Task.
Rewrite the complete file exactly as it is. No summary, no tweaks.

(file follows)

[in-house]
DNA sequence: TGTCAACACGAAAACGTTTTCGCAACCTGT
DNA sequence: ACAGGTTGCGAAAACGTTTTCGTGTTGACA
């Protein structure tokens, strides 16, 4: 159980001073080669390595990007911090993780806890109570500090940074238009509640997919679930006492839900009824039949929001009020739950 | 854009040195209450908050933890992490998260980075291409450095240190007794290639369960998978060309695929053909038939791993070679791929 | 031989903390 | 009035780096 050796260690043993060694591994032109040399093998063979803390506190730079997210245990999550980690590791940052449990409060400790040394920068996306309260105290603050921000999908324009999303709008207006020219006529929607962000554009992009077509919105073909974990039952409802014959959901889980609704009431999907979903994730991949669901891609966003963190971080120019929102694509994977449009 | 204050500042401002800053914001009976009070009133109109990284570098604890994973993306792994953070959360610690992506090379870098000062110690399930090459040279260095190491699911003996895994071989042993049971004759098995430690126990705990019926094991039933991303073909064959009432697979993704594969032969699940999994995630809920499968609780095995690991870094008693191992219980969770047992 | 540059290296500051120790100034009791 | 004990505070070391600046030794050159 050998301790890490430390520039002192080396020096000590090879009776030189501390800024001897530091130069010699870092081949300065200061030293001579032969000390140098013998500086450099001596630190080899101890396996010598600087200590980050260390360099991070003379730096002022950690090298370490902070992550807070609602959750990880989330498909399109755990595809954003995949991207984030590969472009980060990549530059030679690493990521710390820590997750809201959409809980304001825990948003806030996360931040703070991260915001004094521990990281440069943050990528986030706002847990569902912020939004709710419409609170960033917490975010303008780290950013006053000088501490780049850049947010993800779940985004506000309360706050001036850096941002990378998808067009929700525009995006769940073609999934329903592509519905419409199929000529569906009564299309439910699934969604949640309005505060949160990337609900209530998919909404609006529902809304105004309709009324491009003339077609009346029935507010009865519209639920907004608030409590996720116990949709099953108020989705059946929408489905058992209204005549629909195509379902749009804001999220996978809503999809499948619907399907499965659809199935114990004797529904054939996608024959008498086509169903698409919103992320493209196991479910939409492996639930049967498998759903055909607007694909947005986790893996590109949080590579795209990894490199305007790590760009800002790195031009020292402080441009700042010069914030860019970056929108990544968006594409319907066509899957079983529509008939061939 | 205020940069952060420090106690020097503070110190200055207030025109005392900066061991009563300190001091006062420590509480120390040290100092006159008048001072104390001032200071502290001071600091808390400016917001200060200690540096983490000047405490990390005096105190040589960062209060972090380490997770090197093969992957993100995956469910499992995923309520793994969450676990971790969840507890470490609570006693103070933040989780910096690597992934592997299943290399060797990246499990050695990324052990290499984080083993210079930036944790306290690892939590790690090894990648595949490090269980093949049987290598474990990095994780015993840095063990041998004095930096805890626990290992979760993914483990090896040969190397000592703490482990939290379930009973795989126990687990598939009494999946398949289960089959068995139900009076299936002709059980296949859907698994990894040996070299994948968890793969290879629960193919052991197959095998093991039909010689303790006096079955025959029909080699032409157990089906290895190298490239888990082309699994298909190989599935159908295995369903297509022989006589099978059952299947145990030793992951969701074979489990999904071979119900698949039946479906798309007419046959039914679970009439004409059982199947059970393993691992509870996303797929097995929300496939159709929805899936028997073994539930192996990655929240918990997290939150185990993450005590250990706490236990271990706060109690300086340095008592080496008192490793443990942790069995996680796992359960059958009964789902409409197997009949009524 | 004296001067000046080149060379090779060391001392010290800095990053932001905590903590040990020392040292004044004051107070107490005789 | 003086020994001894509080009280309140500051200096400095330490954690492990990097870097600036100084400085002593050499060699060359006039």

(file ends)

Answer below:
[in-house]
DNA sequence: TGTCAACACGAAAACGTTTTCGCAACCTGT
DNA sequence: ACAGGTTGCGAAAACGTTTTCGTGTTGACA
């Protein structure tokens, strides 16, 4: 159980001073080669390595990007911090993780806890109570500090940074238009509640997919679930006492839900009824039949929001009020739950 | 854009040195209450908050933890992490998260980075291409450095240190007794290639369960998978060309695929053909038939791993070679791929 | 031989903390 | 009035780096 050796260690043993060694591994032109040399093998063979803390506190730079997210245990999550980690590791940052449990409060400790040394920068996306309260105290603050921000999908324009999303709008207006020219006529929607962000554009992009077509919105073909974990039952409802014959959901889980609704009431999907979903994730991949669901891609966003963190971080120019929102694509994977449009 | 204050500042401002800053914001009976009070009133109109990284570098604890994973993306792994953070959360610690992506090379870098000062110690399930090459040279260095190491699911003996895994071989042993049971004759098995430690126990705990019926094991039933991303073909064959009432697979993704594969032969699940999994995630809920499968609780095995690991870094008693191992219980969770047992 | 540059290296500051120790100034009791 | 004990505070070391600046030794050159 050998301790890490430390520039002192080396020096000590090879009776030189501390800024001897530091130069010699870092081949300065200061030293001579032969000390140098013998500086450099001596630190080899101890396996010598600087200590980050260390360099991070003379730096002022950690090298370490902070992550807070609602959750990880989330498909399109755990595809954003995949991207984030590969472009980060990549530059030679690493990521710390820590997750809201959409809980304001825990948003806030996360931040703070991260915001004094521990990281440069943050990528986030706002847990569902912020939004709710419409609170960033917490975010303008780290950013006053000088501490780049850049947010993800779940985004506000309360706050001036850096941002990378998808067009929700525009995006769940073609999934329903592509519905419409199929000529569906009564299309439910699934969604949640309005505060949160990337609900209530998919909404609006529902809304105004309709009324491009003339077609009346029935507010009865519209639920907004608030409590996720116990949709099953108020989705059946929408489905058992209204005549629909195509379902749009804001999220996978809503999809499948619907399907499965659809199935114990004797529904054939996608024959008498086509169903698409919103992320493209196991479910939409492996639930049967498998759903055909607007694909947005986790893996590109949080590579795209990894490199305007790590760009800002790195031009020292402080441009700042010069914030860019970056929108990544968006594409319907066509899957079983529509008939061939 | 205020940069952060420090106690020097503070110190200055207030025109005392900066061991009563300190001091006062420590509480120390040290100092006159008048001072104390001032200071502290001071600091808390400016917001200060200690540096983490000047405490990390005096105190040589960062209060972090380490997770090197093969992957993100995956469910499992995923309520793994969450676990971790969840507890470490609570006693103070933040989780910096690597992934592997299943290399060797990246499990050695990324052990290499984080083993210079930036944790306290690892939590790690090894990648595949490090269980093949049987290598474990990095994780015993840095063990041998004095930096805890626990290992979760993914483990090896040969190397000592703490482990939290379930009973795989126990687990598939009494999946398949289960089959068995139900009076299936002709059980296949859907698994990894040996070299994948968890793969290879629960193919052991197959095998093991039909010689303790006096079955025959029909080699032409157990089906290895190298490239888990082309699994298909190989599935159908295995369903297509022989006589099978059952299947145990030793992951969701074979489990999904071979119900698949039946479906798309007419046959039914679970009439004409059982199947059970393993691992509870996303797929097995929300496939159709929805899936028997073994539930192996990655929240918990997290939150185990993450005590250990706490236990271990706060109690300086340095008592080496008192490793443990942790069995996680796992359960059958009964789902409409197997009949009524 | 004296001067000046080149060379090779060391001392010290800095990053932001905590903590040990020392040292004044004051107070107490005789 | 003086020994001894509080009280309140500051200096400095330490954690492990990097870097600036100084400085002593050499060699060359006039």